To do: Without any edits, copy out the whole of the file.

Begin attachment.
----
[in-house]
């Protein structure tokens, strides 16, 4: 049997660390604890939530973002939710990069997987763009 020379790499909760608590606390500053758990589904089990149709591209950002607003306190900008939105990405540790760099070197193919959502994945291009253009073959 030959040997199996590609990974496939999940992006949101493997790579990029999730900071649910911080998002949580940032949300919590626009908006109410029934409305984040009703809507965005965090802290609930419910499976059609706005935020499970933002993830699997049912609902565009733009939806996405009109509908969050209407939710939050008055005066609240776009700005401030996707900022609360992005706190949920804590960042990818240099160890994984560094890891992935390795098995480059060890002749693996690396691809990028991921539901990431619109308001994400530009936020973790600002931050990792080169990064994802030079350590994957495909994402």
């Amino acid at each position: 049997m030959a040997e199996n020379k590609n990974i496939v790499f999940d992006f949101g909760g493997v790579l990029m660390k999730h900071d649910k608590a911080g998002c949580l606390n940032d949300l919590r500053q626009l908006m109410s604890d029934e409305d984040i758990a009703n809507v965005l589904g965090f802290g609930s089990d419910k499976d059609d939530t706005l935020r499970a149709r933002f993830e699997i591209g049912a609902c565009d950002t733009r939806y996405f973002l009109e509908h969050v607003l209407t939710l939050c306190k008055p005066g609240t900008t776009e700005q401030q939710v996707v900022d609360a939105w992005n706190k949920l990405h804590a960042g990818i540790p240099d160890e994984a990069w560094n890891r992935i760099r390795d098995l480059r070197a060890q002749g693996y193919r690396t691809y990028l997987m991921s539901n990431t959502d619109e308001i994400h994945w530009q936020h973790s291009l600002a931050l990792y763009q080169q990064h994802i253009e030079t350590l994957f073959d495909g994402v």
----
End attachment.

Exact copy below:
[in-house]
């Protein structure tokens, strides 16, 4: 049997660390604890939530973002939710990069997987763009 020379790499909760608590606390500053758990589904089990149709591209950002607003306190900008939105990405540790760099070197193919959502994945291009253009073959 030959040997199996590609990974496939999940992006949101493997790579990029999730900071649910911080998002949580940032949300919590626009908006109410029934409305984040009703809507965005965090802290609930419910499976059609706005935020499970933002993830699997049912609902565009733009939806996405009109509908969050209407939710939050008055005066609240776009700005401030996707900022609360992005706190949920804590960042990818240099160890994984560094890891992935390795098995480059060890002749693996690396691809990028991921539901990431619109308001994400530009936020973790600002931050990792080169990064994802030079350590994957495909994402």
């Amino acid at each position: 049997m030959a040997e199996n020379k590609n990974i496939v790499f999940d992006f949101g909760g493997v790579l990029m660390k999730h900071d649910k608590a911080g998002c949580l606390n940032d949300l919590r500053q626009l908006m109410s604890d029934e409305d984040i758990a009703n809507v965005l589904g965090f802290g609930s089990d419910k499976d059609d939530t706005l935020r499970a149709r933002f993830e699997i591209g049912a609902c565009d950002t733009r939806y996405f973002l009109e509908h969050v607003l209407t939710l939050c306190k008055p005066g609240t900008t776009e700005q401030q939710v996707v900022d609360a939105w992005n706190k949920l990405h804590a960042g990818i540790p240099d160890e994984a990069w560094n890891r992935i760099r390795d098995l480059r070197a060890q002749g693996y193919r690396t691809y990028l997987m991921s539901n990431t959502d619109e308001i994400h994945w530009q936020h973790s291009l600002a931050l990792y763009q080169q990064h994802i253009e030079t350590l994957f073959d495909g994402v």